Coach Paul Riley said Thursday that the Independence would give high priority to finding another forward when Women's Professional Soccer holds its draft in Kansas City next Friday. "Another forward from the first or second round is at the top of our agenda," said Riley, who has coached the Independence to the WPS final in their first two seasons. "We're also interested in another goalkeeper and another midfielder. " Riley made the team's draft plans known at a news conference one day after the team announced that it had re-signed forward Natasha Kai, a fan favorite.
SPORTS
May 26, 2011 | Daily News Wire Services
Martin St. Louis and Teddy Purcell each scored twice, resilient goalie Dwayne Roloson weathered a hat trick by Boston's David Krejci, and the Tampa Bay Lightning stayed alive in the Eastern Conference finals with a 5-4 win over the visiting Boston Bruins in Game 6 last night. Game 7 is tomorrow night in Boston. The Bruins are seeking their first trip to the Stanley Cup finals in 21 years, and the Lightning will try to clinch their first appearance on hockey's biggest stage since they won their only NHL championship in 2004.
NEWS
February 14, 2011 | By Daniel Rubin, Inquirer Columnist
Charlotte Shaw was working the counter of Little Slice of New York when the customer she calls Officer Bob bounded into the Camden pizza shop for Thursday lunch. It had been a while. "Woo-oo!" she shouted, showering him with confetti from a kitchen check she'd shredded for the occasion. "There aren't that many left to woo-oo!" she said. "There aren't that many left, period," said owner Pete Toso. You may remember Officer Bob Thomas from this space, the Camden cop whose disabled boy was forced by a TSA agent to walk through a Philadelphia airport checkpoint without his orthopedic braces.
NEWS
April 16, 2010 | By Allison Steele INQUIRER STAFF WRITER
Sometime in 1987, police realized that drug dealers in North Philadelphia and Kensington had found a more aggressive way to sell drugs. Instead of using houses and cars, they were selling to anyone who walked up to them - open-air dealing that would spread to many corners in the city's poorest neighborhoods. The top brass came up with an idea: Create the department's first Narcotics Strike Force, a team of officers who would stake out drug territories and reel in sellers and buyers.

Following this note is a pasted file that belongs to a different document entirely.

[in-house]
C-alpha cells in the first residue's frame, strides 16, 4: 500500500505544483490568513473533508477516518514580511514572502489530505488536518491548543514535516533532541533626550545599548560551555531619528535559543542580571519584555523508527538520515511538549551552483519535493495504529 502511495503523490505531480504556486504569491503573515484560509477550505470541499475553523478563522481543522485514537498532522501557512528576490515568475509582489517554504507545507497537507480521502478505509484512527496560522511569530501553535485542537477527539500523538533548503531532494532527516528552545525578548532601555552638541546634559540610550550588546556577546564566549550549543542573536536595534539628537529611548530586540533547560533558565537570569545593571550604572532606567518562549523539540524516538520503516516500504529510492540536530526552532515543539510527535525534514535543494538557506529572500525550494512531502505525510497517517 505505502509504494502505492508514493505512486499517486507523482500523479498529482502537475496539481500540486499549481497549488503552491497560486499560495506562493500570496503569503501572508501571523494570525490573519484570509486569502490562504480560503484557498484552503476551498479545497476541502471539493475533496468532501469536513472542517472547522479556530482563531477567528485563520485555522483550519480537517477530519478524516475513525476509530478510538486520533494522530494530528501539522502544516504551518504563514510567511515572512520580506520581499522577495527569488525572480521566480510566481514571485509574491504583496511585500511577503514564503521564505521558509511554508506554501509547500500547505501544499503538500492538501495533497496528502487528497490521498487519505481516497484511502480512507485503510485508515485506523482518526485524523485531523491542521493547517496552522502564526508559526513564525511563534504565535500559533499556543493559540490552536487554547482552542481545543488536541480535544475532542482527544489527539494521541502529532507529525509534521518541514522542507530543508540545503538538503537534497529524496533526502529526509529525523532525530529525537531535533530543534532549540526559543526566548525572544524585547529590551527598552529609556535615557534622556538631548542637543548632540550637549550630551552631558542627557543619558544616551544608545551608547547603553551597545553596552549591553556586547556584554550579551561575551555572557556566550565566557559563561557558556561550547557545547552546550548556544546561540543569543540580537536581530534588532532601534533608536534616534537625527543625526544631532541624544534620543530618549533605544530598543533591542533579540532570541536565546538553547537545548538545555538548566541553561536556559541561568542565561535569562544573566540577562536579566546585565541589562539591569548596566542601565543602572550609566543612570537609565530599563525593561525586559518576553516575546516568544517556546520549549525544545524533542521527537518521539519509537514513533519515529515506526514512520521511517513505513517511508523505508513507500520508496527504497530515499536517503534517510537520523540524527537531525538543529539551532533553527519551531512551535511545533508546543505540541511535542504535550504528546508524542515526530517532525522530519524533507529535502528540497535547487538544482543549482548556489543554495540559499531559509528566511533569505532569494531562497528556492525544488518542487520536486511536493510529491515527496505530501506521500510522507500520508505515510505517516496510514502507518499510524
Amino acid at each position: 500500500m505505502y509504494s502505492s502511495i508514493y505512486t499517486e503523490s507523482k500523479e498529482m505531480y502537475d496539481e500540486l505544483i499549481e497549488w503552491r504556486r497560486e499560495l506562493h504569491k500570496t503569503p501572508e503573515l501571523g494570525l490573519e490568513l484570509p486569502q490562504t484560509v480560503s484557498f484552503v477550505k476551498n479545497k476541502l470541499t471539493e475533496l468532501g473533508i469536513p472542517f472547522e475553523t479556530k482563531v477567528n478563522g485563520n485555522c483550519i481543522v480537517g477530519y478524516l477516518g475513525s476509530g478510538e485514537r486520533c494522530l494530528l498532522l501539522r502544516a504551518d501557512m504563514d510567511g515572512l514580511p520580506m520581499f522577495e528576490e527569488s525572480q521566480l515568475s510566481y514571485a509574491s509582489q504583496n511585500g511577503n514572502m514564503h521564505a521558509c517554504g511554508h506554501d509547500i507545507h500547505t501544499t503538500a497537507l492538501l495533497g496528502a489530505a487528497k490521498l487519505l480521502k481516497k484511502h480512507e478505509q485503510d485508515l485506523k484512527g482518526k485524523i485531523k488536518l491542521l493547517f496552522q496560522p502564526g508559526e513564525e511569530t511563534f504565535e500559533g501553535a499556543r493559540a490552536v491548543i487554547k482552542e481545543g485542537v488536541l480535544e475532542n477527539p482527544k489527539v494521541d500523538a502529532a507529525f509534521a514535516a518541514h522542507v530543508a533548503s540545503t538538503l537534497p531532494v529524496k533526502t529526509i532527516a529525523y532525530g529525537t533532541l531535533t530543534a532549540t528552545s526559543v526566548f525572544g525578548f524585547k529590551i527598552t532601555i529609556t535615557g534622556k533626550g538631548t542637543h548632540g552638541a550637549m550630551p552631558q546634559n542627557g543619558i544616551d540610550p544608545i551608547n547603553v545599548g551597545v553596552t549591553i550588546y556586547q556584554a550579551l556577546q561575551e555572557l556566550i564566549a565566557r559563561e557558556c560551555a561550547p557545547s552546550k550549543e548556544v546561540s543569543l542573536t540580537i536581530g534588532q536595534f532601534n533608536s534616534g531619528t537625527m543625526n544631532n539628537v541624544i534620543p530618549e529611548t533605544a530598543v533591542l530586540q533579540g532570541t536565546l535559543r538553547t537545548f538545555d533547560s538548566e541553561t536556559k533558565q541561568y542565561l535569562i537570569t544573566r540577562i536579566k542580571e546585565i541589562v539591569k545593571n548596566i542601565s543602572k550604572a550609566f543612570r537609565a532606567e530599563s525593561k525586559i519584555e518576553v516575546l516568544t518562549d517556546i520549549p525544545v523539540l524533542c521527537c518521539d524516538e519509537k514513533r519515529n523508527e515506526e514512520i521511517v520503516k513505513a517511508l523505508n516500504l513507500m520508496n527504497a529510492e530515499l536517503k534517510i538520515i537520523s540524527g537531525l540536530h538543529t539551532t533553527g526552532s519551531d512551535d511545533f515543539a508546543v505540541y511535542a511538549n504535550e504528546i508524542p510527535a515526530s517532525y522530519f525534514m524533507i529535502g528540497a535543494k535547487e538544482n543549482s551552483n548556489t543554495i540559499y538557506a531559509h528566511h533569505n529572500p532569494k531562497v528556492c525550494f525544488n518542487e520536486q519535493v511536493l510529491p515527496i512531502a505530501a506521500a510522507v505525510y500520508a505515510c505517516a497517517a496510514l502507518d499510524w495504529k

NEWS
September 23, 2008 | By Peter Vaira
The acting U.S. attorney for Pennsylvania's Eastern District announced last week that the office's organized-crime strike force will be merged into a unit prosecuting drug dealers. This is shortsighted. A little history: The public first became aware of the national scope of organized crime in 1957, when police in Apalachin, N.Y., raided the private home of Joseph Barbero and discovered a meeting of nearly 100 mob chieftains from across the country. It was a national meeting, and it exposed the broad geographic reach of organized crime.
NEWS
September 16, 2008 | By George Anastasia, Inquirer Staff Writer
The Organized Crime Strike Force, a prosecuting unit within the U.S. Attorney's Office that has a 20-year record of success in making cases against the Philadelphia mob, is being folded into a larger unit that will also focus on drug dealing and gang violence. The changes are expected to take place in about a month, according to Laurie Magid, the acting U.S. attorney for the Eastern District of Pennsylvania, and Linda Hoffa, head of the office's Criminal Division. Both said the move would enhance the unit's ability to make cases.
NEWS
September 12, 2008 | By David O’Reilly, INQUIRER STAFF WRITER
Family, friends, the city's police force and its civic leaders bid farewell this afternoon to police officer Isabel Nazario, killed on duty Sept. 5 when her patrol car was struck by a stolen car. The Roman Catholic Cathedral Basilica of Saints Peter and Paul was filled to overflowing with police officers, and hundreds more stood outside, as Cardinal Justin Rigali and three bishops said her funeral mass. "Once again the tragedy of violence, pain and separation has struck our community, our city, our commonwealth," Rigali said in his homily.